By directly engaging with AQIM, the Malian authorities demonstrated their willingness to respond to armed challenges with force. Yet Mali's overall approach to conflict goes well beyond military reactions. Since the 1990s, Tuareg and other ethnic rebels have been active in Mali's arid Sahel region. By considering their political and economic grievances, the government has succeeded in persuading many fighters to lay down their weapons.
The establishment of a democratic system in 1992 has facilitated political dialogue, and provides citizens with ways to peacefully air their concerns. Mali has a vibrant civil society and free press as well as a record of respecting human rights. Although the government has few financial resources, it has devoted much attention to trying to improve conditions for its poorest citizens.
Across Africa, other countries face similar challenges as they try to address immediate security threats while simultaneously pursuing long-range priorities. But because the continent confronts so many pressing problems, tackling terrorism has so far not taken a high profile, despite the calls to wage "war on terror" that have been so prominent internationally since the 11 September 2001 attacks in New York and Washington.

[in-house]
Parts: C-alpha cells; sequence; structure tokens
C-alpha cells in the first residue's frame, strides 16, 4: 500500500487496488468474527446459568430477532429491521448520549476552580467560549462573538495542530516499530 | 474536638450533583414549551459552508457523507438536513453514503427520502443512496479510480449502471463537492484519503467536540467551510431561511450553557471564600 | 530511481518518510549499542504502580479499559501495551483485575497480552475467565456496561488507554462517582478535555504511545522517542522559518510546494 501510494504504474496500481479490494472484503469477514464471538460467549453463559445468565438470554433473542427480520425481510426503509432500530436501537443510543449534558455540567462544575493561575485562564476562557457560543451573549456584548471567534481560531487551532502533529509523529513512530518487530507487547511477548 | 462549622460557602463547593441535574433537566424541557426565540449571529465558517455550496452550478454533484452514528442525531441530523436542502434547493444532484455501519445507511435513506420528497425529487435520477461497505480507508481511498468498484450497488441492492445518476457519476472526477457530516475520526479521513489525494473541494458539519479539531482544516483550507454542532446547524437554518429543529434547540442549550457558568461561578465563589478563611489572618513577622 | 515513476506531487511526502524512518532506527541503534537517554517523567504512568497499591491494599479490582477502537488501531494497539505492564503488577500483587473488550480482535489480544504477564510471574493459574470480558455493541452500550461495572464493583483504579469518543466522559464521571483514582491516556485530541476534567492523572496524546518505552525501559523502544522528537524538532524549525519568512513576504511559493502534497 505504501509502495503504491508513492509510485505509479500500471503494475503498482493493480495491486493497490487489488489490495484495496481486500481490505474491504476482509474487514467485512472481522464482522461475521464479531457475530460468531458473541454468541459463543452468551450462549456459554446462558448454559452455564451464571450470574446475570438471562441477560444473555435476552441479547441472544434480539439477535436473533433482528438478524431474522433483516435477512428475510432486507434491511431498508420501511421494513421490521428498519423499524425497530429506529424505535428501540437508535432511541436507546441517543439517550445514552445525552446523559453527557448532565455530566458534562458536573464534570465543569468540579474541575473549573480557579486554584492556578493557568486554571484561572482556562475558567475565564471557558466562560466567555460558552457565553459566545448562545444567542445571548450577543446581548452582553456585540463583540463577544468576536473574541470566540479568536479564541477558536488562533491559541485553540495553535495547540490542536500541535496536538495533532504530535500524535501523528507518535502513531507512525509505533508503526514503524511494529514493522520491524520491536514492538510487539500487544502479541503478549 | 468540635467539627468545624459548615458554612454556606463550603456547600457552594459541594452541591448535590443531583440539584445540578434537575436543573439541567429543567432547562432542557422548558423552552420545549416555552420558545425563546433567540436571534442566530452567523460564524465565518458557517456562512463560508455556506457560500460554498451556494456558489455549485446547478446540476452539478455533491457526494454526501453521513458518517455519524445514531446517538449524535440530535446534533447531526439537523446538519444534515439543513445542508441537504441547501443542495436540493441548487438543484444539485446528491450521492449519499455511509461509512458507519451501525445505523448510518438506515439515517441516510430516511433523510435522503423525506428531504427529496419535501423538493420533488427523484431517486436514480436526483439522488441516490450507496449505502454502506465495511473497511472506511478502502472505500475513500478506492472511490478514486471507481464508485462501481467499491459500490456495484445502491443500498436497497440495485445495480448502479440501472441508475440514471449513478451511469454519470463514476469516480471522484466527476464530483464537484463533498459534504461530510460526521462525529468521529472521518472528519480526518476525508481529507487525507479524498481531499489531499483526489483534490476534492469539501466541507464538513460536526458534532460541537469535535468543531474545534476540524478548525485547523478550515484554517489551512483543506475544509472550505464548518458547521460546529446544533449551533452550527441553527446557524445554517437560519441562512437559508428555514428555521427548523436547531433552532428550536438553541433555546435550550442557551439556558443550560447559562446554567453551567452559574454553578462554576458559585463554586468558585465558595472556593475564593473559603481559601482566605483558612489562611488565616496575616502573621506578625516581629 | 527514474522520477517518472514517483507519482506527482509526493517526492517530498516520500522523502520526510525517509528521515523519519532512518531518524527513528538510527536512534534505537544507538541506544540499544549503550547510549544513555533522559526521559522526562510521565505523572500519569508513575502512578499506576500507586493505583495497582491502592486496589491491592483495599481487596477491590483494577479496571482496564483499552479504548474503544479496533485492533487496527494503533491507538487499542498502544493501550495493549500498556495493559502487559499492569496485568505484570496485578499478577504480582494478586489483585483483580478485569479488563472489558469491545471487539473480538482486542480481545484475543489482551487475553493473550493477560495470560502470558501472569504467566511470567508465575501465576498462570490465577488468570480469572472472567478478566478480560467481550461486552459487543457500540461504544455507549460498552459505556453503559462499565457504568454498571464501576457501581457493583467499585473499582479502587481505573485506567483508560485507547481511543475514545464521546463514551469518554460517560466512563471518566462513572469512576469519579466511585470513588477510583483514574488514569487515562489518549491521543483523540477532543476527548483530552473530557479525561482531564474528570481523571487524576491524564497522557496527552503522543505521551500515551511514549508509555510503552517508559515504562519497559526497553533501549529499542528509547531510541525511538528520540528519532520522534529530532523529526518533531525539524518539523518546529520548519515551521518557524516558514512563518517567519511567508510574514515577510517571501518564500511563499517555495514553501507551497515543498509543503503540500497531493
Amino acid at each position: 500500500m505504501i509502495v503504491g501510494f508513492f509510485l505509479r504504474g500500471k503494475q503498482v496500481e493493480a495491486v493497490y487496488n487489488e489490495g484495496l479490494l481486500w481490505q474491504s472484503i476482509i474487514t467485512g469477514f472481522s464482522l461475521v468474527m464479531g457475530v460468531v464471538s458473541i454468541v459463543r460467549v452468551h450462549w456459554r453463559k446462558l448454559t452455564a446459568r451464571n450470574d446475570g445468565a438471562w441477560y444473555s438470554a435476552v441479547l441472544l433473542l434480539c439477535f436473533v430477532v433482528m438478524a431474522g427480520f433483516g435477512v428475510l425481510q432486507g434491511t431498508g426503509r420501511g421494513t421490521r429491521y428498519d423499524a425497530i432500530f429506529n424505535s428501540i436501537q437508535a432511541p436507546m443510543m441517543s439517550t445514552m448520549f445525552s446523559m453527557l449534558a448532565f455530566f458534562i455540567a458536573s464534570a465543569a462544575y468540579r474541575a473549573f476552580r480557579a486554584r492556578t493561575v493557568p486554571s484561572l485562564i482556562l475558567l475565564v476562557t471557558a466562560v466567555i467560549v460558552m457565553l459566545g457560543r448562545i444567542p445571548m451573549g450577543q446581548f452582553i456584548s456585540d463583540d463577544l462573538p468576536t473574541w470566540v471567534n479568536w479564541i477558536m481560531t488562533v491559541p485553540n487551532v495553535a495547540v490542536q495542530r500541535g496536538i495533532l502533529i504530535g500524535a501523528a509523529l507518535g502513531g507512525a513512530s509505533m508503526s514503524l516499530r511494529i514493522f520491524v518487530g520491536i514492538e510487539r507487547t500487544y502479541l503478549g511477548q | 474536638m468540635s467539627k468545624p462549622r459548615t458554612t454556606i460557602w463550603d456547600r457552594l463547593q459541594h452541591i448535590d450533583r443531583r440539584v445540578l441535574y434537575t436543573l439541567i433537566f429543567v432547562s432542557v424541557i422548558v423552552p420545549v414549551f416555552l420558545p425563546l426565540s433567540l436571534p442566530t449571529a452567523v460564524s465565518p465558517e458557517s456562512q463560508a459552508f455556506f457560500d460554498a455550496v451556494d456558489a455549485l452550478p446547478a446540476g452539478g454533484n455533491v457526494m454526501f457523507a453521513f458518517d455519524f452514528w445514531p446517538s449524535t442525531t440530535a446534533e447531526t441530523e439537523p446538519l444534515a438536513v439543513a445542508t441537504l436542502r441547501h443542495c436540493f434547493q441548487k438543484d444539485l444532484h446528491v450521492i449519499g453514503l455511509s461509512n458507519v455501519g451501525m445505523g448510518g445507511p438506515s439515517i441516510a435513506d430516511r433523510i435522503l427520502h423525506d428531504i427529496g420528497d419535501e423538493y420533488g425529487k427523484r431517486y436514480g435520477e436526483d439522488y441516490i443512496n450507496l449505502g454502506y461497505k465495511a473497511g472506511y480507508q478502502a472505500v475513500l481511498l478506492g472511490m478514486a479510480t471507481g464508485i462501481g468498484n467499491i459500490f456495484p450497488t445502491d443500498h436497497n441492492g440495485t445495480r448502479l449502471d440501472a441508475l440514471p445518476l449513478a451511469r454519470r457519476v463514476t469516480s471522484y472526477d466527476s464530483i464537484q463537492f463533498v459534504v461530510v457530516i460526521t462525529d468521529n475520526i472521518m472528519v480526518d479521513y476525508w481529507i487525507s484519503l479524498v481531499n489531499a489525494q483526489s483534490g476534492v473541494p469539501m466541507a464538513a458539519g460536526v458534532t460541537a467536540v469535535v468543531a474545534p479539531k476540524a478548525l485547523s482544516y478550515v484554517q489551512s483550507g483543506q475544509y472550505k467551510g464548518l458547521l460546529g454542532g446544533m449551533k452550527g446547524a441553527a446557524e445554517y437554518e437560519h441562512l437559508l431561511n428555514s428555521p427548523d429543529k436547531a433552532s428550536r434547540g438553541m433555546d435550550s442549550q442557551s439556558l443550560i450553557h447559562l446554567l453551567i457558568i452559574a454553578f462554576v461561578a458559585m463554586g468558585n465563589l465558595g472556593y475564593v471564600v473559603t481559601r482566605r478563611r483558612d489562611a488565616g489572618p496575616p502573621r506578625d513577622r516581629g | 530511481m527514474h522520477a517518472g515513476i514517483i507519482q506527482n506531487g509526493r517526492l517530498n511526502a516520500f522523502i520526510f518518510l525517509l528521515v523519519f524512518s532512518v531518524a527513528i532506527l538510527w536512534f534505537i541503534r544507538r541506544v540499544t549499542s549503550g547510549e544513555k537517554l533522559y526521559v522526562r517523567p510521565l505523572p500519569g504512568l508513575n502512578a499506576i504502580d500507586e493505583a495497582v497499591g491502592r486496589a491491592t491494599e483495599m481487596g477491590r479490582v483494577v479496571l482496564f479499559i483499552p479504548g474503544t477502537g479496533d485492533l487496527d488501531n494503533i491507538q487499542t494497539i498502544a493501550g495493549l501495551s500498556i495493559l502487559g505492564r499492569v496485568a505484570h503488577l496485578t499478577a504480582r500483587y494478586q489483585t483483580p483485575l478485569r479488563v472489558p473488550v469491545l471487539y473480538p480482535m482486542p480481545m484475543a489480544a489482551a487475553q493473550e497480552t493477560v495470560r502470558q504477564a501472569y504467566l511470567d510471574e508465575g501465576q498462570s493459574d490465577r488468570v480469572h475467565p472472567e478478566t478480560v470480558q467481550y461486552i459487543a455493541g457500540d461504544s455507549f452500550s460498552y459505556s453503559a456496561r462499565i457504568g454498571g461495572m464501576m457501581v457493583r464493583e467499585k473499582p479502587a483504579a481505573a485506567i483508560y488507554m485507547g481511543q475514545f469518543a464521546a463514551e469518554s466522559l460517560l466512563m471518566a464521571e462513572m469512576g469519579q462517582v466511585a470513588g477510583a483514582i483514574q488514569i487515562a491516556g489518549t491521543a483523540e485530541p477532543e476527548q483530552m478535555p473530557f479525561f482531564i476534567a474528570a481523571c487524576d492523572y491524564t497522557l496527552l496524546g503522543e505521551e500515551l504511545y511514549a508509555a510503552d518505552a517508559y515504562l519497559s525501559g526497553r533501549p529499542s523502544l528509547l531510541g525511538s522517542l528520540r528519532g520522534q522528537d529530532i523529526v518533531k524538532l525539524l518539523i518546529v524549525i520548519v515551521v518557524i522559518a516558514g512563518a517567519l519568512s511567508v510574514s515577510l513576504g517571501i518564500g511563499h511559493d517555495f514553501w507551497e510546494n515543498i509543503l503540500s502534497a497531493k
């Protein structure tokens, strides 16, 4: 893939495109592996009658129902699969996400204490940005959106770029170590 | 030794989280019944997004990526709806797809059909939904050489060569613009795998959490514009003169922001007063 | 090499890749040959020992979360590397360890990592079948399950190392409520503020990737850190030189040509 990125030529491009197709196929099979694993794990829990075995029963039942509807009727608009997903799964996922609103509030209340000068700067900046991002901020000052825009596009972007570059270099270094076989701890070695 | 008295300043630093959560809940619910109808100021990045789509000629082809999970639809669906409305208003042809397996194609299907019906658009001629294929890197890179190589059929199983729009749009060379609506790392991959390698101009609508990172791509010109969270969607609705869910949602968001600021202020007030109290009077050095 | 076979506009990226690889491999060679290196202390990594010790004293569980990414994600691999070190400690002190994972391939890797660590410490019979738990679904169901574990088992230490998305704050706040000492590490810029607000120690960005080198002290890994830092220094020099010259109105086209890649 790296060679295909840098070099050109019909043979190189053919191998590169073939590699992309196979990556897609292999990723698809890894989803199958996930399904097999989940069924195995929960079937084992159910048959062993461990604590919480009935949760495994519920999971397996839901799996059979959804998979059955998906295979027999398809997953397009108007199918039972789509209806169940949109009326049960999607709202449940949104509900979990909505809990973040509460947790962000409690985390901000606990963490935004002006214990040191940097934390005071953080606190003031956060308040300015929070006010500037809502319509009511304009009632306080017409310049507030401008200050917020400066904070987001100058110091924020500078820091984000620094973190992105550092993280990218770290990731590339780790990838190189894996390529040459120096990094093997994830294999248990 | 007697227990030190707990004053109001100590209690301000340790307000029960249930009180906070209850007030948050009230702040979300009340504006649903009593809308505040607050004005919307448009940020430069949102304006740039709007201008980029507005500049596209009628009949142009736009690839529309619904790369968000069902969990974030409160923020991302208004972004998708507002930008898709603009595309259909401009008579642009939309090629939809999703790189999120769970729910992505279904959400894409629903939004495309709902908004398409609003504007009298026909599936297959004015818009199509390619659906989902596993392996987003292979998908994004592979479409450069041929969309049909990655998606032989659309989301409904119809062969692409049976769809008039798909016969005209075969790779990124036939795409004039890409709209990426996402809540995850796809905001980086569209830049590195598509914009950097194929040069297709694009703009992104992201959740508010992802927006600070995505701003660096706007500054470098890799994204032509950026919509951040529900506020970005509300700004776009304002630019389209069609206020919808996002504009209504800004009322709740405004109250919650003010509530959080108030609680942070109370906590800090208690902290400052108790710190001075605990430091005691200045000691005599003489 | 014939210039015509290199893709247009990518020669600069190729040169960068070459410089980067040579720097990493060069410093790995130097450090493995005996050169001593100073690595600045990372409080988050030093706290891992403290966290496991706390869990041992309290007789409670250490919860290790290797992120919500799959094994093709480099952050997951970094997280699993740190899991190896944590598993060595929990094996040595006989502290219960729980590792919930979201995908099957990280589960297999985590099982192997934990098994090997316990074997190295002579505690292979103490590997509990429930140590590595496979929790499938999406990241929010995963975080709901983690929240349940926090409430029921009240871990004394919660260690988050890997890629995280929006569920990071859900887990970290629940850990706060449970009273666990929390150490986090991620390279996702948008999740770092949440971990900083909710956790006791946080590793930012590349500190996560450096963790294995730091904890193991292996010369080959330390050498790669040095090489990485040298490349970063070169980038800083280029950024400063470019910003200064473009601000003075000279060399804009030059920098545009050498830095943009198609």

As Kenyan journalist Mutuma Mathiu summarized the common African view: "For people who have to work reasonably hard to put bread on the table, have to fight AIDS and the escalating cost of living, terrorism appears to be a distant threat. The threat of having nothing for dinner is more immediate."